Select Committee on Procedure of the House First Report

Training for members

  71. The House as such provides the following procedural training for new members: a meeting with the Clerk of the Parliaments; a pack of papers (the "new peer's kit"), including the Standing Orders, the Companion and the Brief Guide; and a half-day Induction Course.

  72. Everything else is left to the parties (or, in the case of cross-benchers, the Convenor), and to Lords' own initiative. The parties have different approaches to induction of new members: for instance, the Labour peers have recently introduced a scheme of mentors, while the Convenor offers new cross-benchers help with maiden speeches, and a briefing note which we found particularly good.

  73. Procedural changes are brought to members' attention by reports of the Procedure Committee, which are debated before being agreed to, and are printed in Hansard. Alert members notice them, but others may not. Apart from this, the House has no effective system for keeping members up to date on procedural matters. Invitations to the Induction Course were at one time circulated to established members via the Whips; but this was discontinued because take-up from such members was low.

  74. The Clerk Assistant recently held a short seminar for junior Government Whips on aspects of procedure. No training is provided for new Deputy Chairmen or Deputy Speakers; the Deputy Speakers' Guide has not been reissued since 1995.

  75. The basic procedural manual of the House is the Companion to the Standing Orders, produced by the Clerk of the Parliaments with the authority of the Procedure Committee. There is also the Brief Guide, which is intended to be more user-friendly than the Companion. Neither has been reissued in book form since 1994, though an up-to-date text of the Companion is available on the PDVN. More recently, the Public Bill Office has produced two short guides to procedure on bills; and information sheets on various aspects of the work of the House are available from the Information Office.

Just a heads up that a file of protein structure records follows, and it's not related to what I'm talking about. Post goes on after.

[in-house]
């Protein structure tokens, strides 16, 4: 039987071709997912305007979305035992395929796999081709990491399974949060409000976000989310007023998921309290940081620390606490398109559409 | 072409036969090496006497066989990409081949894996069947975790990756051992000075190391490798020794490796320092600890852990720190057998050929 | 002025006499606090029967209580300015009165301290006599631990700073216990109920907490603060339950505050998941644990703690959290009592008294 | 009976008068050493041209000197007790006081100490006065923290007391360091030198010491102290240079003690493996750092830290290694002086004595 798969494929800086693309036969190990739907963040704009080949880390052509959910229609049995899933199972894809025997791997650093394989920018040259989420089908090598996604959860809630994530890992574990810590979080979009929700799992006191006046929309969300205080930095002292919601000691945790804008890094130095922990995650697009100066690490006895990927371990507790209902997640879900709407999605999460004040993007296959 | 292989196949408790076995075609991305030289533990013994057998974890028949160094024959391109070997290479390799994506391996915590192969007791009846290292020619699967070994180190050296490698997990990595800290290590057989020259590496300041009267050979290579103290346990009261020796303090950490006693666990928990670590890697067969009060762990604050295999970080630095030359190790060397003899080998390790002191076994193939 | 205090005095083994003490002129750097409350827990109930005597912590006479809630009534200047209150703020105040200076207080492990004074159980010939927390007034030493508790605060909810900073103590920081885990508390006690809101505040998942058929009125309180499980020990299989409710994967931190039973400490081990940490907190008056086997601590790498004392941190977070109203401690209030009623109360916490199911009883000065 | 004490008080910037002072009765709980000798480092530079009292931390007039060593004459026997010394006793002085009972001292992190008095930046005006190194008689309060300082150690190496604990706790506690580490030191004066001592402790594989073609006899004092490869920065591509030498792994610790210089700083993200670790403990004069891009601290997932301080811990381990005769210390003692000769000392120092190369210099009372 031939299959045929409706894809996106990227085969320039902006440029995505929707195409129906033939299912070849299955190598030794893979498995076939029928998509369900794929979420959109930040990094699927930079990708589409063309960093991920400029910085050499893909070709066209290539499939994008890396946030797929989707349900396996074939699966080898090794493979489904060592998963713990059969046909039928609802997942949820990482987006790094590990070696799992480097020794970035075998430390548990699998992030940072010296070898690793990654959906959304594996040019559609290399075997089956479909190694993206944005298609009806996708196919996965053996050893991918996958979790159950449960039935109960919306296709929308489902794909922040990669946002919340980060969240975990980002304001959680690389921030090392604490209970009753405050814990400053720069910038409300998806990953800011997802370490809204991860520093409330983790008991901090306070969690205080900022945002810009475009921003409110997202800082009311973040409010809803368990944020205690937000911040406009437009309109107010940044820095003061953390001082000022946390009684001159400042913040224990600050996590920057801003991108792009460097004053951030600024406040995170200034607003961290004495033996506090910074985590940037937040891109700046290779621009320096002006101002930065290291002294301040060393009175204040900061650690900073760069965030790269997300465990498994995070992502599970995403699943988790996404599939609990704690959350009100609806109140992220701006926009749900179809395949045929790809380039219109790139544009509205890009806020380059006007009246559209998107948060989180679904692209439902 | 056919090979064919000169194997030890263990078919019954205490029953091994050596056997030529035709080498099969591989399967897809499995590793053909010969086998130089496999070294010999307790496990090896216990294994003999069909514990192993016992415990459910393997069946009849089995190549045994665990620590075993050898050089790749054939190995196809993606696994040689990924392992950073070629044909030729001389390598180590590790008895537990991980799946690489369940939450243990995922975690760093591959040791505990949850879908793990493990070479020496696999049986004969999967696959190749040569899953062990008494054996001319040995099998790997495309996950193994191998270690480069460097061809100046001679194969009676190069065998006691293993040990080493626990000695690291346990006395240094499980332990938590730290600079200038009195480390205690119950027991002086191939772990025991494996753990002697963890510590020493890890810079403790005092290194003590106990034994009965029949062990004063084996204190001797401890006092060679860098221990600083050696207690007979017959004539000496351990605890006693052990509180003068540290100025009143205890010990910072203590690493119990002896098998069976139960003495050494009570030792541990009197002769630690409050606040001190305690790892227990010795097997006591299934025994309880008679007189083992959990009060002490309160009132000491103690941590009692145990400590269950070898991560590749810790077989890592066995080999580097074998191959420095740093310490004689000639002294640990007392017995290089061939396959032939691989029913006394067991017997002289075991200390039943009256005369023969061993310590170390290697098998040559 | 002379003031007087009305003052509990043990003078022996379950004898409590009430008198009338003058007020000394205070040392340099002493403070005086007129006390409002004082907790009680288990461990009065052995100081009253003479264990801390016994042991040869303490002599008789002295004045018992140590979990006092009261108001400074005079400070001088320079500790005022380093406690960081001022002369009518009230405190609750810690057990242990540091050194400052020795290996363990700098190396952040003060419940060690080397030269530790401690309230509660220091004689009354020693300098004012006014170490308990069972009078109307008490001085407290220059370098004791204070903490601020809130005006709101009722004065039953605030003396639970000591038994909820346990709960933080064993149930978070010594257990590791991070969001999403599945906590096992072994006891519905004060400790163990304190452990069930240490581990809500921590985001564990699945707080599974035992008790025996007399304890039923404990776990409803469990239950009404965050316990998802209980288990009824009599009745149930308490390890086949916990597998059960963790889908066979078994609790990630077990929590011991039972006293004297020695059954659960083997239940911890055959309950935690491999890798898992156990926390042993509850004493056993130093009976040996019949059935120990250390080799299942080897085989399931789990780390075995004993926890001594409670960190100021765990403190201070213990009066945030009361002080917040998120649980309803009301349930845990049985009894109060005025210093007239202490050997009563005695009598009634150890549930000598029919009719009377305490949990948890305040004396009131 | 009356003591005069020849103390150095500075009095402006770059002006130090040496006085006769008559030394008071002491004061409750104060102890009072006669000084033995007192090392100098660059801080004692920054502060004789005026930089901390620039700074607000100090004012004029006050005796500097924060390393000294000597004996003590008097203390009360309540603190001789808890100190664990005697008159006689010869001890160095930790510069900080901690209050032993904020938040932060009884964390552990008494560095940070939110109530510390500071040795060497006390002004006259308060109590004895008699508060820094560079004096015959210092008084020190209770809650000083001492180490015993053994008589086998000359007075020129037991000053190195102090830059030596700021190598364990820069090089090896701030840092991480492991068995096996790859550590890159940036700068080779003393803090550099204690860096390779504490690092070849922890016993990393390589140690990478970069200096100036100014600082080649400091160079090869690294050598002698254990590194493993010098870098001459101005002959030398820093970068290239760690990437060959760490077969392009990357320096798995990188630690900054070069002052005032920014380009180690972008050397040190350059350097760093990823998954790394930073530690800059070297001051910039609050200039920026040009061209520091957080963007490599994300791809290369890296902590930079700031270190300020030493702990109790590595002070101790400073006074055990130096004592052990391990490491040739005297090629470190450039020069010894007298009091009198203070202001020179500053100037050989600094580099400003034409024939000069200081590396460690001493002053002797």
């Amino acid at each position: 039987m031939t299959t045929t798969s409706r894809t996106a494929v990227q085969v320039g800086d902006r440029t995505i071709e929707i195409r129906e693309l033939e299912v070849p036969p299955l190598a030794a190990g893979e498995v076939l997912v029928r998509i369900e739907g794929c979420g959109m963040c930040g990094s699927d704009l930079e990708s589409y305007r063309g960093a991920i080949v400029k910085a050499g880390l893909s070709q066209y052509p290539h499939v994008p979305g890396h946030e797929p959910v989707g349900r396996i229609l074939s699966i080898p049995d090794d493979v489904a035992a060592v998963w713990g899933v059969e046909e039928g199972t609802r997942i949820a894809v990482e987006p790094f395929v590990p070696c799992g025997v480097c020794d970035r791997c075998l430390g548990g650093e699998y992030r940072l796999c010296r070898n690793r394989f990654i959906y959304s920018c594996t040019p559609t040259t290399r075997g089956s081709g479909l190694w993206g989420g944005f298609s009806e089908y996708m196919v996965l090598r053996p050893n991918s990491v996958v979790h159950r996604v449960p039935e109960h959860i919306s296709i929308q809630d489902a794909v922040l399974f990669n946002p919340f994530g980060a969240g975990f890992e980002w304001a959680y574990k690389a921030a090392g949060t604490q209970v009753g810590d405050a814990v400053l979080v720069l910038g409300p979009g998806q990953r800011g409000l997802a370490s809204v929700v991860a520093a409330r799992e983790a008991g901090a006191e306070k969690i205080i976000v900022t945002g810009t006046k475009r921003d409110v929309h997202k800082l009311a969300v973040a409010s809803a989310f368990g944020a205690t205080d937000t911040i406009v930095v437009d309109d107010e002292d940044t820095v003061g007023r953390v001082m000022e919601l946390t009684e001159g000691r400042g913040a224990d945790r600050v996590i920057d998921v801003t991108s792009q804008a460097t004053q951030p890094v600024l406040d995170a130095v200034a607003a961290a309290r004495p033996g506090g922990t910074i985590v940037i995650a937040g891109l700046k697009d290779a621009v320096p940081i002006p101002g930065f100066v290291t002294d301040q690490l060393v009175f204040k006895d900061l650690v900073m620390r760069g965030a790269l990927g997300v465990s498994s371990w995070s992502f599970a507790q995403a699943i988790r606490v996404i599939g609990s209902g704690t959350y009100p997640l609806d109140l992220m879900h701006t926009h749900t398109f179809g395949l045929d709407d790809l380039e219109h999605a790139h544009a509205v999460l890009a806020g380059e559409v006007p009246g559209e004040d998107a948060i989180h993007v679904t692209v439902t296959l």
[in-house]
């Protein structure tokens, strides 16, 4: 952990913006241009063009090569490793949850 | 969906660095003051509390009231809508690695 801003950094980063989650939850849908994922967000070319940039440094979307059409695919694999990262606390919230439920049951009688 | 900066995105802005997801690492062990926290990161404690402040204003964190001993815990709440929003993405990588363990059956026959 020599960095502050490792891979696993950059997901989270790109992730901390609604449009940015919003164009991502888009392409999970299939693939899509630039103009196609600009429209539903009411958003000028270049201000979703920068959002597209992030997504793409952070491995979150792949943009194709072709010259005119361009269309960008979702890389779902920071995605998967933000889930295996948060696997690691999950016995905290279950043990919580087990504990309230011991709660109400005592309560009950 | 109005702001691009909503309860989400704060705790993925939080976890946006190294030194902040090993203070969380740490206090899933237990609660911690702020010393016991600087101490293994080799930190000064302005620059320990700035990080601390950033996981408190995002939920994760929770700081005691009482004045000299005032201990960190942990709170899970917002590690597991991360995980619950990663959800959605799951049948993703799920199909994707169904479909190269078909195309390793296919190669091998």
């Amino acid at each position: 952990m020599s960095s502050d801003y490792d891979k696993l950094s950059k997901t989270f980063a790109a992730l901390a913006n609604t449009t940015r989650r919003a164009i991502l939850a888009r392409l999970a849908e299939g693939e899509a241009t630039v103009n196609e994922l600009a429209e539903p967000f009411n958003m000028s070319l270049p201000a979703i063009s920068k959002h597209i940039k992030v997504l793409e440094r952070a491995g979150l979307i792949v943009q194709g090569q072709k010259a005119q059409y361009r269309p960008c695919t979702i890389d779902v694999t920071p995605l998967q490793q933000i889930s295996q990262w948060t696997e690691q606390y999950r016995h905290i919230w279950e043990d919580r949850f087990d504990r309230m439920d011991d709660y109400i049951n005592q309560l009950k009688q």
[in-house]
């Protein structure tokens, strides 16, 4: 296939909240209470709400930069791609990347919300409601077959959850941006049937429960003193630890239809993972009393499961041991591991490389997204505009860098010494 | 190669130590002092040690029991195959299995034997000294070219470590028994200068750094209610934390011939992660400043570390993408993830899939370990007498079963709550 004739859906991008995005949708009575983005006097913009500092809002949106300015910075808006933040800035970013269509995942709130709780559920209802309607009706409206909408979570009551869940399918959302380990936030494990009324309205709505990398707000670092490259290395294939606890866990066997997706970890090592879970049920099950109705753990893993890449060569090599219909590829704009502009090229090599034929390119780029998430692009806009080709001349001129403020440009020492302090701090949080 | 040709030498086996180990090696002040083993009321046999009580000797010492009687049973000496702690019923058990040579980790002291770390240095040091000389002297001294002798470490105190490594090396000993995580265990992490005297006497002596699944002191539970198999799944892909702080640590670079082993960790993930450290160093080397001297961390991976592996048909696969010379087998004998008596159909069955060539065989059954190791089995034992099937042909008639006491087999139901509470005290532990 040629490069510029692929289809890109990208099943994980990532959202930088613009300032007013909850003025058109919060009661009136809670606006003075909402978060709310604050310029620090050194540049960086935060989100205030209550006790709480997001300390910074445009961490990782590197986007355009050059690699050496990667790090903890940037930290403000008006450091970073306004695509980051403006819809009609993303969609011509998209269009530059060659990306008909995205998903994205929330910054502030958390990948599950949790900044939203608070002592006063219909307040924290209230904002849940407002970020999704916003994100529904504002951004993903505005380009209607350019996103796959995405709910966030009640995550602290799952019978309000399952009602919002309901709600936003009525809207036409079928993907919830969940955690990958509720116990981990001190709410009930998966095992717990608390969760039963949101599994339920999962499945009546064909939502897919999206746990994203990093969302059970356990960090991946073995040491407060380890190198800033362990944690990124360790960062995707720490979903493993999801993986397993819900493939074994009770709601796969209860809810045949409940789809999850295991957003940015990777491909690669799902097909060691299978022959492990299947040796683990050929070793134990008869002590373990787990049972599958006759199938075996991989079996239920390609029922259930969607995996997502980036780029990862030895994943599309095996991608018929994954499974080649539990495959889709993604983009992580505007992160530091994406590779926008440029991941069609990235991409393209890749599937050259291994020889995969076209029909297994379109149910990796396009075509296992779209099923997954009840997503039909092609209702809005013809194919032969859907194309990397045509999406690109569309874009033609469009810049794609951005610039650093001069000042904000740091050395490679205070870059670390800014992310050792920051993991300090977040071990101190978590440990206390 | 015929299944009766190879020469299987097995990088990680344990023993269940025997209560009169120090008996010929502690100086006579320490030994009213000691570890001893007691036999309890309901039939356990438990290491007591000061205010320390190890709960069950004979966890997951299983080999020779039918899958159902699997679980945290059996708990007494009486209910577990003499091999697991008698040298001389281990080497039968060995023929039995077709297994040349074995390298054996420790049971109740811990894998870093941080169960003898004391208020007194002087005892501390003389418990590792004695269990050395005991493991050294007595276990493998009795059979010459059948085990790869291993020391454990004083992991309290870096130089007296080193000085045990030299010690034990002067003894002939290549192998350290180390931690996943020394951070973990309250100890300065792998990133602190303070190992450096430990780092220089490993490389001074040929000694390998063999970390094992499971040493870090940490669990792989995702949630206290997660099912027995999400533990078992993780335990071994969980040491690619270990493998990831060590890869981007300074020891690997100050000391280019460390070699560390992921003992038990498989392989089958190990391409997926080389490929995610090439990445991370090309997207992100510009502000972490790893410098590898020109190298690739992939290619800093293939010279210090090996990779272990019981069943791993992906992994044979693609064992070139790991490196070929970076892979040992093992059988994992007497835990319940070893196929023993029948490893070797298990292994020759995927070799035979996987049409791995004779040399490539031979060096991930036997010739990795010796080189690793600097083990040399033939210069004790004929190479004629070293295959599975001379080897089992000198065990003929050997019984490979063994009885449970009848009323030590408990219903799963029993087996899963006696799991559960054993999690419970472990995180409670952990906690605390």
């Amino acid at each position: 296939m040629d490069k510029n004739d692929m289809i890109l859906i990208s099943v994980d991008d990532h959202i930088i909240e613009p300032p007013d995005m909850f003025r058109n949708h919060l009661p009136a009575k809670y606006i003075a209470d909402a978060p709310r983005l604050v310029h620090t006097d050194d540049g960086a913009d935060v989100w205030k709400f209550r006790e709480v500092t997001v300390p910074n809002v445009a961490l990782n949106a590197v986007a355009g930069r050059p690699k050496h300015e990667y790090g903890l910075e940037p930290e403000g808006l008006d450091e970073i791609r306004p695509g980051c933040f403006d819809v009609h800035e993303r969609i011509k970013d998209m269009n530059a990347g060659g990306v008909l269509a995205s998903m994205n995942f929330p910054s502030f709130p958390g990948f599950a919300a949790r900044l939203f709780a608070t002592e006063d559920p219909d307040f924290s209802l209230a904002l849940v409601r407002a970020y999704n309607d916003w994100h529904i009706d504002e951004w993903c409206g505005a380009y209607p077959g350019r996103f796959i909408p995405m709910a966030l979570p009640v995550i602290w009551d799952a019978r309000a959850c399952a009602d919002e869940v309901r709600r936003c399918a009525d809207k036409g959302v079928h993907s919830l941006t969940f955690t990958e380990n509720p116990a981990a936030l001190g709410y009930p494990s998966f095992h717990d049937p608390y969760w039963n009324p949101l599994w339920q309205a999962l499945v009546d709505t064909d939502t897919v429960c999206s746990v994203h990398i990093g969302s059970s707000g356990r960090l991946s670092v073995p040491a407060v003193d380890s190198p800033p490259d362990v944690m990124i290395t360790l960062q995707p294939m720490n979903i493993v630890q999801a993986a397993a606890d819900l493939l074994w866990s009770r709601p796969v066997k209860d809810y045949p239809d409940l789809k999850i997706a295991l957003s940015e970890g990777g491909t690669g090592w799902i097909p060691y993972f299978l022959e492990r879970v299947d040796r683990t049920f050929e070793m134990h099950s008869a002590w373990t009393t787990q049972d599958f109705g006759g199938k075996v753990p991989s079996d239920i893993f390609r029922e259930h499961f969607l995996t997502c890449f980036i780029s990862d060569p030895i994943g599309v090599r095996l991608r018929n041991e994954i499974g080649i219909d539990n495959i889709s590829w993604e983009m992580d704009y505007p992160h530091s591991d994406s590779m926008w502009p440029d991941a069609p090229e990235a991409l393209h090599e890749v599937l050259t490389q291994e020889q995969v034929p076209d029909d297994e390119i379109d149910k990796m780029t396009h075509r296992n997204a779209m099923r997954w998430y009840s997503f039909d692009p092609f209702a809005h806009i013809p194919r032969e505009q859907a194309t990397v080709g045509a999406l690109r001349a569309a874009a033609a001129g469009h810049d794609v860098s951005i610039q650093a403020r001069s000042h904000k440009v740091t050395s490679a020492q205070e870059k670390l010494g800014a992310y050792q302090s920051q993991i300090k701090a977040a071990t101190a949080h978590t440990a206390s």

76. We believe that the House should do better than this, especially at this time of change, and of significant intake of new members. We recommend that:

    (b)  A training video should be produced, using footage of actual proceedings to show best practice. There is a video for new MPs on the House of Commons service, which we thought was excellent.[37]

    (c)  A training audiotape should be produced.

    (d)  The Companion should be reissued in up-to-date form.

    (e)  The Brief Guide should be replaced with a series of short booklets or sheets, in the styles of the new Public Bill Office and Information Office publications, so as to create a comprehensive set of handy guides to the various procedures of the House.

    (f)  All available procedural guides should be drawn to Lords' attention, and made available for ready reference, by being placed in the pigeon-holes in the Prince's Chamber.

    (g)  Training in procedure should be devised for Whips of all parties so that they can more confidently guide the House and members of their party.

    (h)  Better means should be found to notify Lords of procedural changes arising (mostly) from reports of the Procedure Committee. An annual notice, for circulation by the Whips, might be helpful.

    (i)  The Clerk of the Parliaments should give an experienced Officer of the House the task of putting all these measures in place within one year, with the necessary resources to do it.

  77. Our Chairman is willing to oversee the implementation of these recommendations on behalf of peers, if called upon to do so.

  78. Of course, Lords cannot be compelled to undertake training of this kind. The value of this project will therefore depend on the commitment of individual members. This in turn will depend very much on the example and encouragement of the Whips and the Convenor. The responsible Officer should maintain close contact with the Whips' Offices, to let them know what training is on offer and to ensure that it meets members' needs. We suggest that the Whips should encourage new members to undertake initial training, and to sit through some proceedings in the Chamber, before making their maiden speech.

36  We note with surprise that, of those Lords invited to the Induction Course, not much over half attend. Back
37  The video on the House of Commons service provides a good precedent. However it is different from what we have in mind; it deals with the departments of the House, rather than with procedure in the Chamber. The House of Lords might even produce two videos for new members: one on procedure, and another on services. Back

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